My middle niece was cursed with having her birthday exactly a week before Christmas. My mom doesn’t put out any Christmas decorations until afterwards so she can have the day and of course, I’m there for it to give her present and enjoy some cupcakes. It’s like a warm-up.

The week of Chrstimas is probably my most dreaded week of the year. It’s the logistics of trying to squeeze in as many Christmases as necessary so everyone is satisfied (this happens when you have divorced parents, divorced grandparents, and traveling grandparents). One year, I ended up doing six Christmases in four days. It was a nightmare and I’ve resented Christmas ever since. Typically, though, I usually have no more than three. Last year, I only had two. This year I’m only having two. It’s like a vacation only having two.

Part of the headache of doing the Christmases is the traveling. A trip to my mom’s is usually no big deal, just a twenty minute drive. A trip to my Aunt Jo’s is about the same amount of time, but in the opposite direction. But there have been years in which I drove to my mom’s on the 23rd and 24th for Christmases and then on Christmas drove north to her house, picked up the nieces, drove south to my Aunt Jo’s, had Christmas, then drove north to take the girls home, then drove south to take myself home. The entire Christmas ping pong trip ends up being about 150 miles. It’s a lot of driving for a day full of food and presents and sometimes crappy weather.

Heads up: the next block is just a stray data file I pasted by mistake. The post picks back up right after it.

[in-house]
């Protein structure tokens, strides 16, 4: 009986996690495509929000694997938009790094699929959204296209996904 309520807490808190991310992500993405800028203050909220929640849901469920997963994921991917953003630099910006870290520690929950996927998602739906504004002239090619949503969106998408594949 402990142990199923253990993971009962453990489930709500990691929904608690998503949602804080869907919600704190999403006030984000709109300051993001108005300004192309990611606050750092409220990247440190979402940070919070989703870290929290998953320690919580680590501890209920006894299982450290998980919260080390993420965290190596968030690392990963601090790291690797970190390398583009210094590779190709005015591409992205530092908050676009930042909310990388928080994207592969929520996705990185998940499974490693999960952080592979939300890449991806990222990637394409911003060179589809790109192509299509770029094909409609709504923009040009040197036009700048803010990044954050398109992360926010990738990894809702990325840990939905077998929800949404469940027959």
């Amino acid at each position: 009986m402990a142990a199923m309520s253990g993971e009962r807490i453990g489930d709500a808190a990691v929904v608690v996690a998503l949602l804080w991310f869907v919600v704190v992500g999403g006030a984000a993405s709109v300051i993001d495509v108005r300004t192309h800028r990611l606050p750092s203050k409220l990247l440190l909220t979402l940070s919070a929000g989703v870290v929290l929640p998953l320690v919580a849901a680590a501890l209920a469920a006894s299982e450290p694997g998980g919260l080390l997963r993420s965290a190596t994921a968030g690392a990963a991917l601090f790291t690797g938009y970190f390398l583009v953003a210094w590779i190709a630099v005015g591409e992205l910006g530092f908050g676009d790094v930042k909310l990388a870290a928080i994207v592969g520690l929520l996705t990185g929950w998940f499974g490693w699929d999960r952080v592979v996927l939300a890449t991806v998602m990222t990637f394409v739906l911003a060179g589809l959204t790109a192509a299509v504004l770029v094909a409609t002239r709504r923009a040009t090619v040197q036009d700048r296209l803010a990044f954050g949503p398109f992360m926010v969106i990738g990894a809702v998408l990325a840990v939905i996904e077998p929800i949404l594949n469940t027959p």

Sure, other people drive that distance in a day. My grandparents pretty much have to in order to make their Christmas rounds. But, I think it’s more exhausting to drive it like a fish on speed trapped in a small bowl.

After the mania that is Christmas begins the slow cool down. New Year’s Eve is a raucous affair for a lot of people, but for me, it’s a quiet business of a marathon of some sort (last year it was Mystery Science Theater 3000) with some snacks, sparkling grape juice, and a friend or two. Nothing big, nothing drunken, nothing fancy. Just a quiet ringing in of the New Year.

My oldest niece’s birthday is January 11th and, you know it, I’m there for cupcakes (or cheesecake) and presents. It’s the last trip I have to make and by that point, I’m tired of driving 51 North.

The gauntlet ends on my birthday the next day, January 12th. My mom usually just lumps my birthday in with my niece’s, which has led to some interesting birthday cakes over the years. I can’t blame her. By that point, all of my friends and relatives are tired of celebrating things. Even if I had the energy to do anything special, I’d most likely be doing it alone. The last time I went out on my birthday, I was twenty-six and ended up puking at the bar, so maybe it’s just best I’m too tired to do anything anyway.

It then takes me until Thanksgiving to rest up for the next run.

This is why the people who love Christmas baffle me. I think of them like I think of people who enjoy running marathons; it’s hard for me to enjoy anything when I’m struggling so hard just to breathe.

Despite the craziness and my Grinch-like demeanor, I do enjoy the quiet, sweet moments with family and friends. And the food. And the free stuff.

Rob Whoville!